Absolutely. Stuart McMillan sets out very well the context of the situation that we are in. There was a lack of investment in public services in the autumn statement. We decided to ensure that all the consequentials that we have available to us continue to be invested in public services, including a real-terms increase for our NHS and social care services. However, a reversal of the capital cuts that are coming forward would have a major impact on our ability to invest in what we need to in our NHS estate, as has been pointed out.

The Deputy First Minister met the Chief Secretary to the Treasury last month and made it clear that the UK Government must prioritise investment in public services and infrastructure over tax cuts in the forthcoming UK spring budget.

Sharon Dowey (South Scotland) (Con)

The delay to treatment centres in Ayr and across Scotland is unacceptable, especially given that Carrick Glen was already a working private hospital. The former health secretary, now the First Minister, announced the treatment centre at Carrick Glen just before the local elections, but, yet again, we have a broken promise from the Scottish National Party that will have serious consequences for people who are in agony and waiting for treatment from our NHS.

Some people in Ayrshire think that it was just another election gimmick. Can the cabinet secretary promise that the treatment centre in Ayrshire will not be scrapped altogether, and what does he have to say to people waiting for treatment, such as my constituent who urgently needs surgery, without which he will be unable to continue caring for his wife?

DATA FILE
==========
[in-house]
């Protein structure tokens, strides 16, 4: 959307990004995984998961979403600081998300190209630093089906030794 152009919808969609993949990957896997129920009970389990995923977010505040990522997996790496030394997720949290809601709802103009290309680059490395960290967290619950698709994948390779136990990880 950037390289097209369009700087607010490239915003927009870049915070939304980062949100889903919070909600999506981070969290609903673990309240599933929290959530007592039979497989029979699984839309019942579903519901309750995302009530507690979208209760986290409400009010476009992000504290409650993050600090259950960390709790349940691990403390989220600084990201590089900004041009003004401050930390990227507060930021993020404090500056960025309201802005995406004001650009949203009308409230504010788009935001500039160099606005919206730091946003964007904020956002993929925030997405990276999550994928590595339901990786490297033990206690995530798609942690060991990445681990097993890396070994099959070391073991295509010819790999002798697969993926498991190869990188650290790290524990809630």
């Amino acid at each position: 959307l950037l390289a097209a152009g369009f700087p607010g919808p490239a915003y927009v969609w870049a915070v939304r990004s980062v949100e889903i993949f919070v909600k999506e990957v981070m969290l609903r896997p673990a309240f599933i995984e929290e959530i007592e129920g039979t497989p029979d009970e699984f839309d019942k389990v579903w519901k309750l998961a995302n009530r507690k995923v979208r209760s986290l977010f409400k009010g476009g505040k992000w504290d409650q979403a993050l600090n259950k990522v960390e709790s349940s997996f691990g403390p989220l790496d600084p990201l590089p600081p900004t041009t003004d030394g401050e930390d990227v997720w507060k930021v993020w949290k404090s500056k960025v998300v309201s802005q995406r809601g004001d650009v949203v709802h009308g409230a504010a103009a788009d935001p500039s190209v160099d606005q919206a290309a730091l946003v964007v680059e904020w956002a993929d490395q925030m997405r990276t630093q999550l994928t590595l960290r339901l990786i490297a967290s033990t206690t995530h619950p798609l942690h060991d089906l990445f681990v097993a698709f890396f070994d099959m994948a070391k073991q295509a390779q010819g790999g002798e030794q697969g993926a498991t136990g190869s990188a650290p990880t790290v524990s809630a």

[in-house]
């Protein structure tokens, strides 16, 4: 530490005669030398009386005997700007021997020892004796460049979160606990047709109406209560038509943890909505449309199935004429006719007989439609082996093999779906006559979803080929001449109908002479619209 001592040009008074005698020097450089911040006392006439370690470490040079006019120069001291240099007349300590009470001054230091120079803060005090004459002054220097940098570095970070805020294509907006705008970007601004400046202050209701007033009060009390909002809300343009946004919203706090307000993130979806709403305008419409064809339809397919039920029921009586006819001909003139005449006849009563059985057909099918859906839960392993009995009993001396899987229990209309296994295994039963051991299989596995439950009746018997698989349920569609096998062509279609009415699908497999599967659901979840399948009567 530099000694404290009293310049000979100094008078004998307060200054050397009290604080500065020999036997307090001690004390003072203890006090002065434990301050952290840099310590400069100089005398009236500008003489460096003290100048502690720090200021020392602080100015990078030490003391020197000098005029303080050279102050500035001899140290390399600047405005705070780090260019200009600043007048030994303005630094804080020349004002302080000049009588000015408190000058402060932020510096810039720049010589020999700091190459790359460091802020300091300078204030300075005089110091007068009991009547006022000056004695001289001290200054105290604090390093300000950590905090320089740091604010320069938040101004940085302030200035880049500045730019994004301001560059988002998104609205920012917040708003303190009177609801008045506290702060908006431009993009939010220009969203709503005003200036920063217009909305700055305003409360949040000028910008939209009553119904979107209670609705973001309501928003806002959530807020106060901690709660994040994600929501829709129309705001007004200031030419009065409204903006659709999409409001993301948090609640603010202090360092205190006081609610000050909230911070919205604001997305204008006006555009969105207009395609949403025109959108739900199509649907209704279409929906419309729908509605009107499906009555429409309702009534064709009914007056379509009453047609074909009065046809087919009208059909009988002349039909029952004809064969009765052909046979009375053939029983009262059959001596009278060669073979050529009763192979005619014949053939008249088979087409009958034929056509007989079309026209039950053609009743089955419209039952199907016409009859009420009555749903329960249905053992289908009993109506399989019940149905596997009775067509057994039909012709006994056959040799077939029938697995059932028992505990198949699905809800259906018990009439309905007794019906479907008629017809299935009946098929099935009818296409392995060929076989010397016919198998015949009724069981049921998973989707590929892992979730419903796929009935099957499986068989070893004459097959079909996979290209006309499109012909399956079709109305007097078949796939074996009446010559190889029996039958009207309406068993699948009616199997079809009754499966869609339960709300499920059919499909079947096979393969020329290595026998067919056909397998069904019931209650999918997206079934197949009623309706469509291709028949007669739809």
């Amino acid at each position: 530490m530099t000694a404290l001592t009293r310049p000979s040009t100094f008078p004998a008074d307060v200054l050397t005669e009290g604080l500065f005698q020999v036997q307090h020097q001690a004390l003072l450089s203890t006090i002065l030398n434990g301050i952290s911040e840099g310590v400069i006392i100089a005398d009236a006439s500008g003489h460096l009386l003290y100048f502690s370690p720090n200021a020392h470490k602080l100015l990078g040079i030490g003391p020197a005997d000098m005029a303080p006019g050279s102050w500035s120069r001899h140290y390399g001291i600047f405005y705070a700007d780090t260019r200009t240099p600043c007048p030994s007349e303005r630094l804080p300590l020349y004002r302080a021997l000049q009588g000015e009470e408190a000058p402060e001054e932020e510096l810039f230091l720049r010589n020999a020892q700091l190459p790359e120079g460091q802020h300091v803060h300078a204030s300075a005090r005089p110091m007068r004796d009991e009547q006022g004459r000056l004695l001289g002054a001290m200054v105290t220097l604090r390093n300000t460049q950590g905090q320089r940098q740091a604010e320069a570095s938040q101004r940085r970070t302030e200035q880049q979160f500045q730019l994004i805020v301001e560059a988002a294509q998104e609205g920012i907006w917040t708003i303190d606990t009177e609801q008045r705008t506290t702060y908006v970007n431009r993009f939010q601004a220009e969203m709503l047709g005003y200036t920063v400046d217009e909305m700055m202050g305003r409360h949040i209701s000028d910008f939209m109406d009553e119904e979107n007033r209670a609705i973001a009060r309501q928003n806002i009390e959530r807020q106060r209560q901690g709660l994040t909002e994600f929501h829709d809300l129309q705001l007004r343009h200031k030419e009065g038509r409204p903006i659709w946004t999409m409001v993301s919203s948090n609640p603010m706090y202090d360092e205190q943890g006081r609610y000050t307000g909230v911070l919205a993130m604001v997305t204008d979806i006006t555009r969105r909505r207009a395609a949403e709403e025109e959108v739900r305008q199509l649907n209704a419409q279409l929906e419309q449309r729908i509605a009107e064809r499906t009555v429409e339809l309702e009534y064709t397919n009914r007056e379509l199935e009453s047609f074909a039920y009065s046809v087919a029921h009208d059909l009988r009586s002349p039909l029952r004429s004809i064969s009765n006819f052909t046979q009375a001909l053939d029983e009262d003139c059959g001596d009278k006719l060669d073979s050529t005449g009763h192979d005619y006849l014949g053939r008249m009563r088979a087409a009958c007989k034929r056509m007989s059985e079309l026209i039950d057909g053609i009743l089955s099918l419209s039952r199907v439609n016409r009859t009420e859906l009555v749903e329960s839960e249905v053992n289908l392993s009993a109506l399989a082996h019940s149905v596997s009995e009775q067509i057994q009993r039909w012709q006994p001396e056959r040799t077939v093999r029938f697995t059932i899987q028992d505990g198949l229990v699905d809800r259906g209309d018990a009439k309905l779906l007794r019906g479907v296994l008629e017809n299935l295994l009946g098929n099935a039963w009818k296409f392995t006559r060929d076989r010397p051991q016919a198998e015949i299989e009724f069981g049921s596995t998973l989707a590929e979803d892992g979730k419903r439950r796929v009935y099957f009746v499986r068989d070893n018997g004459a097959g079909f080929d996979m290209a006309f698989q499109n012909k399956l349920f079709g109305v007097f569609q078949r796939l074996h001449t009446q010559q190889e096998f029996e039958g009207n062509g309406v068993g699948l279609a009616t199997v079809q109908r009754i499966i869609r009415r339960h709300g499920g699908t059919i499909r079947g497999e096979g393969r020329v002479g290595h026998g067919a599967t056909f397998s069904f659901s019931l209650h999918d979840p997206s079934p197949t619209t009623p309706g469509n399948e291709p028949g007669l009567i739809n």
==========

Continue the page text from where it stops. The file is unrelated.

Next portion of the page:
Neil Gray

I obviously have great sympathy for anyone in the situation that the member sets out. Two new national treatment centres have just come on track, and we have two to come on track this year at the Golden Jubilee hospital and the Forth Valley royal hospital, which will mean an increased capacity of 20,000 in those national treatment centres. I obviously would have wanted us to go further than that. That was our plan, but the financial reality of increased costs due to spiralling UK inflation and a cut to our budget of £1.6 billion over the coming years means that we have to review our capital projects.

Kate Forbes (Skye, Lochaber and Badenoch) (SNP)

Although I fully appreciate that the capital settlement for the Scottish Government from the UK Government is dire, the news could not have come at a worse point, because progress is finally being made on planning for a new Belford hospital in Fort William after years of being promised one. NHS Highland has been asked to suspend that work. Even if there is no capital yet to build the hospital, which we accept because of the settlement, will the Scottish Government at least allow the planning process—RIBA stage 3—to progress so that the work to date on planning is not wasted?

Neil Gray

I thank Kate Forbes for a very sensible approach. We are absolutely engaged with that issue at the moment, and we will certainly seek to take forward her suggestion.